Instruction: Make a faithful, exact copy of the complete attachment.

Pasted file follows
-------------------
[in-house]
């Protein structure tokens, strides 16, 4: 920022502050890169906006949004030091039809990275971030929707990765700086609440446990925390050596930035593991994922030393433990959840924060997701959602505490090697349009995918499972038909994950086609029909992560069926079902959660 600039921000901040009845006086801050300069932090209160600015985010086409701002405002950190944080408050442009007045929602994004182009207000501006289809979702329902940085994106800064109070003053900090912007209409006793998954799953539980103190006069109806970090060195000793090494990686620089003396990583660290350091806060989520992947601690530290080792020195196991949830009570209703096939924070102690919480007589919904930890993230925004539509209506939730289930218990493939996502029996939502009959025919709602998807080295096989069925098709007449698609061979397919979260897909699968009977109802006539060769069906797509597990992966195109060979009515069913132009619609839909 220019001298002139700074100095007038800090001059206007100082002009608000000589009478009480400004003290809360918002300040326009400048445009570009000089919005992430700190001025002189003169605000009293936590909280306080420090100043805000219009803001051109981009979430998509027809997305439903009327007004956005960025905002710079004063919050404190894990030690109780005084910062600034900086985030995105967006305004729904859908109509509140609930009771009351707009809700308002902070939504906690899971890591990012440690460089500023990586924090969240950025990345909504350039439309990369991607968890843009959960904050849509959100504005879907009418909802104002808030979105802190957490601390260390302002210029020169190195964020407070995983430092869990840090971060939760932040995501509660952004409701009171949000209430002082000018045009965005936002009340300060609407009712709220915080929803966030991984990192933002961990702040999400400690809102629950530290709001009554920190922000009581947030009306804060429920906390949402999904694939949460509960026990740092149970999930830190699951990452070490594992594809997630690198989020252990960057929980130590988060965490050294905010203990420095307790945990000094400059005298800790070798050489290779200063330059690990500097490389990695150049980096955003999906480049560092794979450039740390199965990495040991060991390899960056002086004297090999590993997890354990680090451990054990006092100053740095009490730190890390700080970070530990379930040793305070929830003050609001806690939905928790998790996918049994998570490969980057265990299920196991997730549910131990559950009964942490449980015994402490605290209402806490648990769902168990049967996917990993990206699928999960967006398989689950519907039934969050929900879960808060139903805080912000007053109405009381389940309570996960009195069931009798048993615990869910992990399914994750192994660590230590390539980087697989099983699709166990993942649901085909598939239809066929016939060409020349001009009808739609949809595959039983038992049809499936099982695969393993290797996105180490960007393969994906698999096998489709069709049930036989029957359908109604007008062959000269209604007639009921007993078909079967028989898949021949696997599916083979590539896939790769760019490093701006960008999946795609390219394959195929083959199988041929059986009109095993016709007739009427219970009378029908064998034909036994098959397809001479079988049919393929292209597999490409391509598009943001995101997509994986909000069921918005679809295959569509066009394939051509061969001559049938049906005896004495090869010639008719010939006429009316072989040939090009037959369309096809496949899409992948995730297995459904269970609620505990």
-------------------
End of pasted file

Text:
[in-house]
């Protein structure tokens, strides 16, 4: 920022502050890169906006949004030091039809990275971030929707990765700086609440446990925390050596930035593991994922030393433990959840924060997701959602505490090697349009995918499972038909994950086609029909992560069926079902959660 600039921000901040009845006086801050300069932090209160600015985010086409701002405002950190944080408050442009007045929602994004182009207000501006289809979702329902940085994106800064109070003053900090912007209409006793998954799953539980103190006069109806970090060195000793090494990686620089003396990583660290350091806060989520992947601690530290080792020195196991949830009570209703096939924070102690919480007589919904930890993230925004539509209506939730289930218990493939996502029996939502009959025919709602998807080295096989069925098709007449698609061979397919979260897909699968009977109802006539060769069906797509597990992966195109060979009515069913132009619609839909 220019001298002139700074100095007038800090001059206007100082002009608000000589009478009480400004003290809360918002300040326009400048445009570009000089919005992430700190001025002189003169605000009293936590909280306080420090100043805000219009803001051109981009979430998509027809997305439903009327007004956005960025905002710079004063919050404190894990030690109780005084910062600034900086985030995105967006305004729904859908109509509140609930009771009351707009809700308002902070939504906690899971890591990012440690460089500023990586924090969240950025990345909504350039439309990369991607968890843009959960904050849509959100504005879907009418909802104002808030979105802190957490601390260390302002210029020169190195964020407070995983430092869990840090971060939760932040995501509660952004409701009171949000209430002082000018045009965005936002009340300060609407009712709220915080929803966030991984990192933002961990702040999400400690809102629950530290709001009554920190922000009581947030009306804060429920906390949402999904694939949460509960026990740092149970999930830190699951990452070490594992594809997630690198989020252990960057929980130590988060965490050294905010203990420095307790945990000094400059005298800790070798050489290779200063330059690990500097490389990695150049980096955003999906480049560092794979450039740390199965990495040991060991390899960056002086004297090999590993997890354990680090451990054990006092100053740095009490730190890390700080970070530990379930040793305070929830003050609001806690939905928790998790996918049994998570490969980057265990299920196991997730549910131990559950009964942490449980015994402490605290209402806490648990769902168990049967996917990993990206699928999960967006398989689950519907039934969050929900879960808060139903805080912000007053109405009381389940309570996960009195069931009798048993615990869910992990399914994750192994660590230590390539980087697989099983699709166990993942649901085909598939239809066929016939060409020349001009009808739609949809595959039983038992049809499936099982695969393993290797996105180490960007393969994906698999096998489709069709049930036989029957359908109604007008062959000269209604007639009921007993078909079967028989898949021949696997599916083979590539896939790769760019490093701006960008999946795609390219394959195929083959199988041929059986009109095993016709007739009427219970009378029908064998034909036994098959397809001479079988049919393929292209597999490409391509598009943001995101997509994986909000069921918005679809295959569509066009394939051509061969001559049938049906005896004495090869010639008719010939006429009316072989040939090009037959369309096809496949899409992948995730297995459904269970609620505990």